I never really got what was so great about Big Star. During my college years in the late eighties and early nineties, my muso friends were all and they were constantly being given the heads up by the likes of REM, Norman Blake from Teenage Fanclub and Bobby Gillespie, up there on the greats list with The Beach Boys, Neil Young and The Byrds. Most of Teenage Fanclub’s early work was heavily indebted to Big Star. Yes, September Gurls was a great song and all three of their albums, #1, Radio City and Third/Sister Lovers had some lovely songs on them, but they just didn’t seem to jump out as being anything more than nice west coast sounding (albeit made in Memphis) early seventies rock. The particular spark/voice/chord sequence that makes me fall in love with a song or record just didn’t seem to be there. In my mind they were one of those bands who benefitted from having been ignored for many years and then picked up as “lost classics” by the cognoscenti, being records that were out of print hard to find and rare as hens teeth at the time (mid to late eighties). Anyway, I didn’t get it. But then when my mate Julian played me “I am the Cosmos” I found something a lot more interesting and worthy of attention. Chris Bell, who was the drummer in Big Star, left after their second album “Radio City”. His solo work sounds less laid back, rawer and more vulnerable. Probably partly down to his struggle with clinical depression. The two tracks which grab you first are the title track and “You and your sister”. The rest take a bit more getting into. The album is effectively a collection of tracks which were recorded at different times and in different places. They could so easily have got lost in the ether but fortunately didn’t and were released as a collection until 1992. I think the title track is my favourite and it appears in two different versions on the most recent cd re-issue. It is otherworldly and mundane at the same time, sounding in part like a cry for help and partly like a manifesto, albeit the lyrics are couched in terms of a break up. Bell died in December 1978 when he lost control of his Triumph TR-7 in East Memphis on the way back home from his family’s restaurant. Another loss of real talent.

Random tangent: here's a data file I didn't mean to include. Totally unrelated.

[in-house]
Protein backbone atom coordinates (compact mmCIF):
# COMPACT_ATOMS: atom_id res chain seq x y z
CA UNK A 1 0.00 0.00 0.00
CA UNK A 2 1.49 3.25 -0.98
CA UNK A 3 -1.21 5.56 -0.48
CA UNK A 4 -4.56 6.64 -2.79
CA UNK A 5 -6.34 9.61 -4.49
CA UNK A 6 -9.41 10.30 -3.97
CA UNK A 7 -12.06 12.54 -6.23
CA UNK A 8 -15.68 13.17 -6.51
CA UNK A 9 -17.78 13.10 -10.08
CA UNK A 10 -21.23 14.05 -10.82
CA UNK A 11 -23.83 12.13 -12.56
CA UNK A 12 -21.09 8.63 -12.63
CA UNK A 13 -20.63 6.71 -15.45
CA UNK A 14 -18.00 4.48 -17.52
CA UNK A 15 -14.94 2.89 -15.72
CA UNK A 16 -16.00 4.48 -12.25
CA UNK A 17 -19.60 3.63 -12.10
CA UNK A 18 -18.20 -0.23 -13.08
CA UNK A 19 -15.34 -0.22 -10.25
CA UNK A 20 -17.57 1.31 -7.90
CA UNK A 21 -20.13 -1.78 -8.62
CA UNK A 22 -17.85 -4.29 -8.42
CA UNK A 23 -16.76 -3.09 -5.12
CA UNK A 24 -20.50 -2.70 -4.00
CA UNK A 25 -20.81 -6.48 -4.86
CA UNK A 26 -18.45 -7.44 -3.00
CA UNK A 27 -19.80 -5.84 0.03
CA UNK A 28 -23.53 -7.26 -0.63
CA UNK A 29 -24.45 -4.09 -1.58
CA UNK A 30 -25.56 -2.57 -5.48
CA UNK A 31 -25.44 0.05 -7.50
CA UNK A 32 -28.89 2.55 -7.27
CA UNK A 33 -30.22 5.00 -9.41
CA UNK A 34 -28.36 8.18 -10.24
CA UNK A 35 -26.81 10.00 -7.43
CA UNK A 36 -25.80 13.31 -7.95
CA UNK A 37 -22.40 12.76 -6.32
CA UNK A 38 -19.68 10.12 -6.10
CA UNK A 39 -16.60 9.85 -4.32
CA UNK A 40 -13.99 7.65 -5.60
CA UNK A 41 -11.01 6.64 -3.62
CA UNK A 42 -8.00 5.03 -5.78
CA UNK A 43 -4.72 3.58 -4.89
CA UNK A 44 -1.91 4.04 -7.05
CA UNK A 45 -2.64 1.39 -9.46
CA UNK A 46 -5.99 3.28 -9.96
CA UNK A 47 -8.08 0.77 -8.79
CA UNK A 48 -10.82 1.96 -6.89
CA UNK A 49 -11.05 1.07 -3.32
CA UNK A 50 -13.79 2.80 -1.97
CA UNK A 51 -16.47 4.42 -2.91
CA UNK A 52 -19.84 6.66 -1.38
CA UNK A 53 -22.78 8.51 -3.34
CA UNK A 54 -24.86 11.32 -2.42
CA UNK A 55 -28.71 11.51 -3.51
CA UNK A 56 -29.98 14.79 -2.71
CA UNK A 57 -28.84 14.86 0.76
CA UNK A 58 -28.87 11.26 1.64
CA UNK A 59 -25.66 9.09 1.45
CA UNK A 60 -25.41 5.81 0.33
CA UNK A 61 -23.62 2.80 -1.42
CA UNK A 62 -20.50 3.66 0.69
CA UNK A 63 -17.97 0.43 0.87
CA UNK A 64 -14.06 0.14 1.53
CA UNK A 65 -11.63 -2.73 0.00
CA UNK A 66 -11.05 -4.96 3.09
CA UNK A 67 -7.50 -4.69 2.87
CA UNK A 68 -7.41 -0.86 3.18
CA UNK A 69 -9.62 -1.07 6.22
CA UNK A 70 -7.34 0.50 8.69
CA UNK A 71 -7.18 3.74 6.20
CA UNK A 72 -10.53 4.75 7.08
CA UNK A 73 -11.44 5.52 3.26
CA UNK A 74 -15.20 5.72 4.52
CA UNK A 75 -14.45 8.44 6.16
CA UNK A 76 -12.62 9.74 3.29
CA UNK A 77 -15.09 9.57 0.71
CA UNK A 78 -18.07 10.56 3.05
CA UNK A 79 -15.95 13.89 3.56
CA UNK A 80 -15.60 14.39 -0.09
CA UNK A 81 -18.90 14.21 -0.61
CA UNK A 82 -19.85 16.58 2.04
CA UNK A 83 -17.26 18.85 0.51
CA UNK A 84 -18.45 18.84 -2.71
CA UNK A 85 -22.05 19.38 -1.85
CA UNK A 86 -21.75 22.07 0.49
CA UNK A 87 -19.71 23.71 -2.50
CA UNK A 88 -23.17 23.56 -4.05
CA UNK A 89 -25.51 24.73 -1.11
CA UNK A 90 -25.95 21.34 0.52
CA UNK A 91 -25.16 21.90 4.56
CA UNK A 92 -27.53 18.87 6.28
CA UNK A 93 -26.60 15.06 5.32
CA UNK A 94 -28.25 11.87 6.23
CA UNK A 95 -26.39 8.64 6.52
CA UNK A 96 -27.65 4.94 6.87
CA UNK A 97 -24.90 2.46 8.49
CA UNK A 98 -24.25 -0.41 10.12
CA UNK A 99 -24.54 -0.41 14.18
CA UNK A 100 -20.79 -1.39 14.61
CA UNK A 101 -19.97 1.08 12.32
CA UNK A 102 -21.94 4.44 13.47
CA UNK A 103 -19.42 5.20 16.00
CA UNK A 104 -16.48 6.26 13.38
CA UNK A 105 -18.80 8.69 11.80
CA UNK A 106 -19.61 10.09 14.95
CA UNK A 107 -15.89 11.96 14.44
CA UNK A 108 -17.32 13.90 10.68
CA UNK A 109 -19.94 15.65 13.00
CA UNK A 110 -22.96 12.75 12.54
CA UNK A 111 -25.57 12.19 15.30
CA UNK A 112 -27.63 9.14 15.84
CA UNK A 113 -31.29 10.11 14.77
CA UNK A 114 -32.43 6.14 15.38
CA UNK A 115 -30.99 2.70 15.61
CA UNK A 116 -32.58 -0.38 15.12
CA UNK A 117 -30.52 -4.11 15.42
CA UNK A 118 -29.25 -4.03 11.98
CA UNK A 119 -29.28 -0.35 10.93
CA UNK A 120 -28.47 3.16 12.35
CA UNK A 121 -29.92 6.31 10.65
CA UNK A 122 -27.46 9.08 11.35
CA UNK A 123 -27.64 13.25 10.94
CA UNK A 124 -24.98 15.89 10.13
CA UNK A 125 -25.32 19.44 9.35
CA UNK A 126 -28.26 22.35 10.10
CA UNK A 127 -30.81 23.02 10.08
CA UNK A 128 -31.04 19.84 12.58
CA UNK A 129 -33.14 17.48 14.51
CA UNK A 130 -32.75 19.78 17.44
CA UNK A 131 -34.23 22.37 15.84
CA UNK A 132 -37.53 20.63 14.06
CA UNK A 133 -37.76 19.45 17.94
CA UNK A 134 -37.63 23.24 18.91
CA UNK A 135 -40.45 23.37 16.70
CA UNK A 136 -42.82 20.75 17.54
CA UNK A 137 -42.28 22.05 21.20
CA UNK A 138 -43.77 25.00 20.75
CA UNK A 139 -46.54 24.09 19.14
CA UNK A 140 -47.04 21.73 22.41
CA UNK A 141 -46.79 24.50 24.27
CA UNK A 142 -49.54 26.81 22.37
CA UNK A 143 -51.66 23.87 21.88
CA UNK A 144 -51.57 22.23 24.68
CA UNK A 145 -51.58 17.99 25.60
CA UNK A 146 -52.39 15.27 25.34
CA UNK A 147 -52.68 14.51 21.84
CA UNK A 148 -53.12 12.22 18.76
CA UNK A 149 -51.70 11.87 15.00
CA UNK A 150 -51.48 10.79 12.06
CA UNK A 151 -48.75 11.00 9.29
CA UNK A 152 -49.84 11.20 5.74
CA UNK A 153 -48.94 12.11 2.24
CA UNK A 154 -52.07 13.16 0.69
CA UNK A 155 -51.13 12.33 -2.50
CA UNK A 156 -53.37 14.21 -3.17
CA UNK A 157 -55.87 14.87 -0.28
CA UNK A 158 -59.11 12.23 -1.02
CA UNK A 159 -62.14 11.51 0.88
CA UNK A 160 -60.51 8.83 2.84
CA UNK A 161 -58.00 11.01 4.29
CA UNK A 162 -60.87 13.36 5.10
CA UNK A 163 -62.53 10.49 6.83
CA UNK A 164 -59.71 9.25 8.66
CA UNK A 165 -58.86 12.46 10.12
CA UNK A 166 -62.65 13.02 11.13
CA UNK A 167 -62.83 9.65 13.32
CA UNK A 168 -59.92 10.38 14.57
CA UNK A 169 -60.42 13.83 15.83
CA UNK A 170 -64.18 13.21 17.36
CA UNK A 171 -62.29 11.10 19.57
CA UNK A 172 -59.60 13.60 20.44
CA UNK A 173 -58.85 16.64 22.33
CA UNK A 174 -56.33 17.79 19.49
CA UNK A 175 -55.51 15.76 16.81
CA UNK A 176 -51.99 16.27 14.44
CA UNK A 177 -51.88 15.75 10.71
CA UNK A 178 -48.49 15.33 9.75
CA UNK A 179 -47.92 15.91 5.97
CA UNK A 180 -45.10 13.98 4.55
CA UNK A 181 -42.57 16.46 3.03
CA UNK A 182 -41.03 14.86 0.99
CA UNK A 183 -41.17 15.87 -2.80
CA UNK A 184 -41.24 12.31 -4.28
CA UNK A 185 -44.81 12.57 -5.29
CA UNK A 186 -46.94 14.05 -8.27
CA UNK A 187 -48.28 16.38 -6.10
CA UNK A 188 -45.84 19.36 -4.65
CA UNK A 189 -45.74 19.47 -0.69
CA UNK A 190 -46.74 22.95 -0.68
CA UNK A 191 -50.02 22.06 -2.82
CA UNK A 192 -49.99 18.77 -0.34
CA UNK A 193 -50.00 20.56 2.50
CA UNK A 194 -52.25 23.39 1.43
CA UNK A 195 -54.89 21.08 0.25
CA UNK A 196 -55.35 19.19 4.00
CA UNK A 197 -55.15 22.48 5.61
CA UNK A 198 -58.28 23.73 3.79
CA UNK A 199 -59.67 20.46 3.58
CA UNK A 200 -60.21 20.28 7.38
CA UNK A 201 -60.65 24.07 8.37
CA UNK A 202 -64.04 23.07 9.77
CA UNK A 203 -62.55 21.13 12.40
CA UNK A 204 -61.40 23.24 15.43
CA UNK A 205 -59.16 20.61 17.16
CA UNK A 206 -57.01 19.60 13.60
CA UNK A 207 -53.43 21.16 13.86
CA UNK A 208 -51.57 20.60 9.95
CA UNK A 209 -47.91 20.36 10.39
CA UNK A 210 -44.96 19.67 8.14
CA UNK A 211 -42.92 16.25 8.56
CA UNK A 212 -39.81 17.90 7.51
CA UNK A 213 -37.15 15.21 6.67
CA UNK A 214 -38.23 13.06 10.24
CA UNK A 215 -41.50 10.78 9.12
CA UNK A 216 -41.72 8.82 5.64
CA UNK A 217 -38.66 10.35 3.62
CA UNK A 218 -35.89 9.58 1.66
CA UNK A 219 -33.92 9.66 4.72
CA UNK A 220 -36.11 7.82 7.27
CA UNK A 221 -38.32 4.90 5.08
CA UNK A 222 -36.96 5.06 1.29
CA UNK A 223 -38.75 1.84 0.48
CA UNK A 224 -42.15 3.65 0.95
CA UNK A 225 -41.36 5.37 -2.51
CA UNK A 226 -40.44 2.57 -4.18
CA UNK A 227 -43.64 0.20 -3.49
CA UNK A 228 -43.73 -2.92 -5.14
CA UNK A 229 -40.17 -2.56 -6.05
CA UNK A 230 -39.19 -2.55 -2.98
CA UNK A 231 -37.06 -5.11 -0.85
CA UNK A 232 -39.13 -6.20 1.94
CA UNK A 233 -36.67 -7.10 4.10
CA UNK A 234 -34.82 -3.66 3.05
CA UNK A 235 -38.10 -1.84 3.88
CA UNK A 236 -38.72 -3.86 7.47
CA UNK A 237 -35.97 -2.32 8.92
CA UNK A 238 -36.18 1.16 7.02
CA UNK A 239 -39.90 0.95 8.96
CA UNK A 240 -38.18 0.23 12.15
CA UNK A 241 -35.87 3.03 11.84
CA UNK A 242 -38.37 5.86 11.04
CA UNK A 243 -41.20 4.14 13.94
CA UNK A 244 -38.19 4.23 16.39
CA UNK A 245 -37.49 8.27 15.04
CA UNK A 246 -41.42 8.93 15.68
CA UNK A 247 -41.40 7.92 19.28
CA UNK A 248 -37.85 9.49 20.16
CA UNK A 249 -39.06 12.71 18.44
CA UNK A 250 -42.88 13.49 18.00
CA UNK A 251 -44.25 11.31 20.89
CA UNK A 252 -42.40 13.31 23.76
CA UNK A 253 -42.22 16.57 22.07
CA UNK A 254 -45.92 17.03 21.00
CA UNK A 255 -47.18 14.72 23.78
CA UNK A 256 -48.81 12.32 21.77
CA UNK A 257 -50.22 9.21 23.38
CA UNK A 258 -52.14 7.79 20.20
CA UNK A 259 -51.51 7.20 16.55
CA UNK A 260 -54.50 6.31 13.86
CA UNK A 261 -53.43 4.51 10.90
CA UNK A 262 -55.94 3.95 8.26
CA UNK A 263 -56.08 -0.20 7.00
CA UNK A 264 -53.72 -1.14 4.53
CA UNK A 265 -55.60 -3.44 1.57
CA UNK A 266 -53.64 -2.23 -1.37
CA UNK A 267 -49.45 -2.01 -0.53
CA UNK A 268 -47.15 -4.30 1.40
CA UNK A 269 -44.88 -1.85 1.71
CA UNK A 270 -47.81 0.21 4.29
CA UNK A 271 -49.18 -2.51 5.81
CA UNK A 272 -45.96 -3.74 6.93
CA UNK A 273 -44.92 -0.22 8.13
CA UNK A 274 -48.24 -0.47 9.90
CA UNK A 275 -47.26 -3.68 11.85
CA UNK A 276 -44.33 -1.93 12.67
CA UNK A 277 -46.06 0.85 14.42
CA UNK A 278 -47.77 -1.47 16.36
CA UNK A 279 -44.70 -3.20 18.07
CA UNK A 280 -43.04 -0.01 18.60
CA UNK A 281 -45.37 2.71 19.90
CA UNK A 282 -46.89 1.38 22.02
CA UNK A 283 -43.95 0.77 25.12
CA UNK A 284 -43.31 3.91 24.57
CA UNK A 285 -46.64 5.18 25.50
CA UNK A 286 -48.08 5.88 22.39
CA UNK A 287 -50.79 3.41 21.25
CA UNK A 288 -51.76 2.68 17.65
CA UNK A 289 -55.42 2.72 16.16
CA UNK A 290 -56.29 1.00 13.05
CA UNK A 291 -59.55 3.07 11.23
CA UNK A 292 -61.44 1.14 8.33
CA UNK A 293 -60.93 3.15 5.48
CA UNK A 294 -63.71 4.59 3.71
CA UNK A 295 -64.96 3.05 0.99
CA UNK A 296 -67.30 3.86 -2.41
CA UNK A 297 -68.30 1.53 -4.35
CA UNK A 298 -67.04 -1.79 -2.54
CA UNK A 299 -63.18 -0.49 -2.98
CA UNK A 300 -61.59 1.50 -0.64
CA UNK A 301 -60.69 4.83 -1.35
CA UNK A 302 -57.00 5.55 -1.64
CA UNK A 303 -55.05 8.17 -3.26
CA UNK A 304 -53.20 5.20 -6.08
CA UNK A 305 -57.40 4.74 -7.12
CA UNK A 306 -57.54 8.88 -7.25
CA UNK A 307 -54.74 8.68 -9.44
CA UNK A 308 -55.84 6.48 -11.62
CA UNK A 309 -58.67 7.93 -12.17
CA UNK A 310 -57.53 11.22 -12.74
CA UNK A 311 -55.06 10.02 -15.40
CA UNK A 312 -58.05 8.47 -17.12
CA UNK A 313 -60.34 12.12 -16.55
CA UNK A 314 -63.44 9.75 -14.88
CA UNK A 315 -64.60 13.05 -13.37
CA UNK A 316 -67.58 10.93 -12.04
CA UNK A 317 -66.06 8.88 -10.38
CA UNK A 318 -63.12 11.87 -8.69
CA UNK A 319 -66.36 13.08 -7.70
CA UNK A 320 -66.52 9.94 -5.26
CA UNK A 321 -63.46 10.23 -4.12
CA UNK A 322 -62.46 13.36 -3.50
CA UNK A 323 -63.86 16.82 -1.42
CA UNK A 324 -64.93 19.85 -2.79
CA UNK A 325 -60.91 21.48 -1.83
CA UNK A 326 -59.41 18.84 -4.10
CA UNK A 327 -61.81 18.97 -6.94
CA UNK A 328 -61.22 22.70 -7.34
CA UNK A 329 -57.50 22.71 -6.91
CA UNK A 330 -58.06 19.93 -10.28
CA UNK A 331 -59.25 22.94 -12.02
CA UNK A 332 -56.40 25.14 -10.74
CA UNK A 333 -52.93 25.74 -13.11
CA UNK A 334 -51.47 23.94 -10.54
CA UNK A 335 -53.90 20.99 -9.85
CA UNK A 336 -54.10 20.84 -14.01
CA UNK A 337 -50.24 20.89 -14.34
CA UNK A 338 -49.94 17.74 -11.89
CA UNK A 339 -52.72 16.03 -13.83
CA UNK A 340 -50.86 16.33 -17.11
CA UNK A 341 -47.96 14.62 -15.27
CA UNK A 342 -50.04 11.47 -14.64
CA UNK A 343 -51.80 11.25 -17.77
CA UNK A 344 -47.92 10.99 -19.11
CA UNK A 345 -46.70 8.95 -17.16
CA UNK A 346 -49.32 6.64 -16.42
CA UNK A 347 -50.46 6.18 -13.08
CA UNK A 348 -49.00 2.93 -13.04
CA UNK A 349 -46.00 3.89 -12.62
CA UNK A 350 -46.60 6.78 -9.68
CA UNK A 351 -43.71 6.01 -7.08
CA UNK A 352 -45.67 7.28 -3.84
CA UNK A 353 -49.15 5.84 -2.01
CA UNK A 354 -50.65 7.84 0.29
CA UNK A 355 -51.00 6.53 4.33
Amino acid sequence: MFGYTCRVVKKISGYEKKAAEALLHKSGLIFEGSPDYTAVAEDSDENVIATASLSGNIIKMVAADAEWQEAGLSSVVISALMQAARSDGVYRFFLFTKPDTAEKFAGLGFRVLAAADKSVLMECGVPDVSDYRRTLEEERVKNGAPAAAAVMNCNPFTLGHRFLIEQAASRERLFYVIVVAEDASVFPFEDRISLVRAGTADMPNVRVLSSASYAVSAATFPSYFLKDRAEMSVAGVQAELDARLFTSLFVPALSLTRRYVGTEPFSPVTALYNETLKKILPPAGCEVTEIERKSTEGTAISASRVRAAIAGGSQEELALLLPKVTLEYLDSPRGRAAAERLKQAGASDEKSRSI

Shuffleathon 2007. Part 5

31 January 2008

Bhundu Boys – Hupenyu Hwangu

More music from Zimbabwe. This brings to mind evenings listening to the radio programmes of John Peel and Andy Kershaw in the 1980s. Bhundu Boys were one of the first wave of “world music” (an awful phrase, I know, but I am not sure what else to use) to go overground and become genuinely popular and successful in the west.  Theirs is a sad story. After getting together in 1983 and then being discovered in 1985, they came over to the UK in 1986 and toured constantly, building up a hugely enthusiastic audience and actually supporting Madonna at Wembley Stadium for three nights. Their first album Shabhini was a big seller. A second album “Tsvimbodzemoto” was released after which  they signed to Warner Brothers International and then things started to fall apart. Biggie Tembo left the band after internal disagreements, a new member was recruited and the band continued playing and recording but the bands popularity waned during the 1990s. Three members of the band died of AIDS related illnesses and Biggie Tembo hanged himself in a psychiatric hospital in 1995. The band collapsed completely in 2000 when one member was jailed on a charge of aggravated assault. Two members remain in the UK and continue to play music under other names. It really is a tragic story after what promised to be an incredible success story for a group of local lads from Harare.